UCA News: Chinese university told to ban Christmas celebrations



Thursday, December 21, 2017

UCA News
Ucanews.com reporter, Beijing
China
December 21, 2017

All activities should be halted 'to resist Western religious culture spreading among the nation’s youth'

One Chinese university has been directed to ban Christmas celebrations this year and another has punished a doctoral student for evangelizing on campus.

The repressive measures come amid wider restraints on religious practice at tertiary institutions as well as nationally across all segments of society.

The notice banning the celebration of Christmas at Shenyang Pharmaceutical University was issued by the powerful Communist Youth League on Dec. 11.

Although not meant to be a public document, it was circulated via the internet.

The notice demanded that all Christmas activities be halted in order to build Chinese cultural confidence and self-awareness.

China's leader Xi Jinping has tightened
control of all religions on the mainland,
with stricter measures due to start early
next year. A notice banning the celebration
of Christmas at Shenyang Pharamceutical
University was issued by the powerful
Communist Youth League on Dec. 11.
(Photo: AFP/Image ucanews.com)
This was necessary, the notice said, in order to resist Western religious culture spreading among the nation’s youth.

The notice complained that some young people were becoming "blindly excited" by foreign festivities.

Father Joseph, a priest-teacher in China, pointed out that there was an anti-Christmas campaign in 2014 at some Chinese universities.

But he noted that the latest warning was circulated privately to senior figures in university administrations because a public declaration of this type could be legally challenged.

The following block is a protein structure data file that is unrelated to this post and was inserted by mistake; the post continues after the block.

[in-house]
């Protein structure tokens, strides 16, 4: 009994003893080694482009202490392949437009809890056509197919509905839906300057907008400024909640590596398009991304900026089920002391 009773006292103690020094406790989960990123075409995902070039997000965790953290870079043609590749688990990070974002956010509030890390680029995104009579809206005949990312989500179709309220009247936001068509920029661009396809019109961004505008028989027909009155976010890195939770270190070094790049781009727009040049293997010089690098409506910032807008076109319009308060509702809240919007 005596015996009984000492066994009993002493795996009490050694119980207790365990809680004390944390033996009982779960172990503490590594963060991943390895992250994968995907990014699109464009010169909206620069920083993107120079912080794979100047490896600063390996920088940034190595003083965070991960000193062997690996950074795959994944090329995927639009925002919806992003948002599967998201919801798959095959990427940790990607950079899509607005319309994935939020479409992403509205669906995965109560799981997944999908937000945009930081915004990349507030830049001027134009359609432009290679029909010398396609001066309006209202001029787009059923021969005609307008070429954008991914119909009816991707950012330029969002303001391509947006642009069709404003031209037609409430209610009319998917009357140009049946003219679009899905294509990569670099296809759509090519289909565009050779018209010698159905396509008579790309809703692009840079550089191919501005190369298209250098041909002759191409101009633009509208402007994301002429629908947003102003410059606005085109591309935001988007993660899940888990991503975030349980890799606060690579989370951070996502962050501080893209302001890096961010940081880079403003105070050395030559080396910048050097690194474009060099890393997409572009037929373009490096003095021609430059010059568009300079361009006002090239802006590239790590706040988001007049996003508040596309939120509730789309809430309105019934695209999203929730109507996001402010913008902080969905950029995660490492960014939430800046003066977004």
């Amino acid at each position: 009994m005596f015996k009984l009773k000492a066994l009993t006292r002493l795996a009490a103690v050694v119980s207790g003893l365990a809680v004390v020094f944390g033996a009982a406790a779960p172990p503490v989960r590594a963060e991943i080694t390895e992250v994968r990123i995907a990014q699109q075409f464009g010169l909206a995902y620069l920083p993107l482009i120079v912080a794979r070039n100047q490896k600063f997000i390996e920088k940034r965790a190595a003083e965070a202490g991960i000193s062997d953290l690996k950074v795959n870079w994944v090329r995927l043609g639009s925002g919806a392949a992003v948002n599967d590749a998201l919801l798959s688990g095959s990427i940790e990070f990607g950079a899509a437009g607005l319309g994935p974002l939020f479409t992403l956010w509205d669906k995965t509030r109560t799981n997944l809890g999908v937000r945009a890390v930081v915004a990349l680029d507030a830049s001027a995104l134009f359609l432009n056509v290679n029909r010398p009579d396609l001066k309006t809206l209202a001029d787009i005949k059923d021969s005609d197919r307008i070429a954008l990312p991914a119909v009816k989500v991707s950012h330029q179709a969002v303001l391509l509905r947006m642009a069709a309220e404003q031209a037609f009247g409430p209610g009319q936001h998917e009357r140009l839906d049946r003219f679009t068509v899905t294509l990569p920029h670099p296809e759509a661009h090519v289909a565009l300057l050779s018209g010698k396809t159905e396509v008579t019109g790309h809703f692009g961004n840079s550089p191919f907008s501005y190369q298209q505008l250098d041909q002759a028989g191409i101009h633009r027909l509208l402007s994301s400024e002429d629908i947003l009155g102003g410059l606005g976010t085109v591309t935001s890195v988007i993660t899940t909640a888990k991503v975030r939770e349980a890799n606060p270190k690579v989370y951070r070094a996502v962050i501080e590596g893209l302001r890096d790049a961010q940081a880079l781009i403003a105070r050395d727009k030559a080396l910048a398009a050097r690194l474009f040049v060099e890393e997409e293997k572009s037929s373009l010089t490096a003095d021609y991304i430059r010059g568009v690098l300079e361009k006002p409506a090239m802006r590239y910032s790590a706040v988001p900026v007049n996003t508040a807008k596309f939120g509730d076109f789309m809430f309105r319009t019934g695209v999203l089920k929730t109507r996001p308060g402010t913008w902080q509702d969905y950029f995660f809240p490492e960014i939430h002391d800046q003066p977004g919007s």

Hong Kong Cable News recently noted that there had been an increasing number of official surveys of students’ religious beliefs.

A survey at the Tianjin University of Finance and Economy stated that it was being carried out in the spirit of the 19th National Congress of the Communist Party held in October.

The Congress was seen as cementing tougher controls over religious institutions and practitioners.

Questions in the survey included whether there were any Christian missionaries on campus and if there were Christian gathering points.

Other invasive questioning related to which students and teachers had embraced Christianity.

Still, a priest in Tianjin who did not want to be named, said he thought some officials conducting such surveys did not take them seriously and were just carrying out directions from superiors.

The flurry of activity ahead of Christmas this year comes only two months after officials in China's Eastern Jiangxi Province replaced religious images displayed by Christian families with portraits of the country's leader, Xi Jinping.

And Shou Chenxiao, a PhD candidate at Xiamen University in eastern Fujian province, received a "serious warning" for evangelizing on the campus, according to a post on the @crossinchina community Facebook page.

The same Facebook page has shown video of crosses being removed from churches in China.


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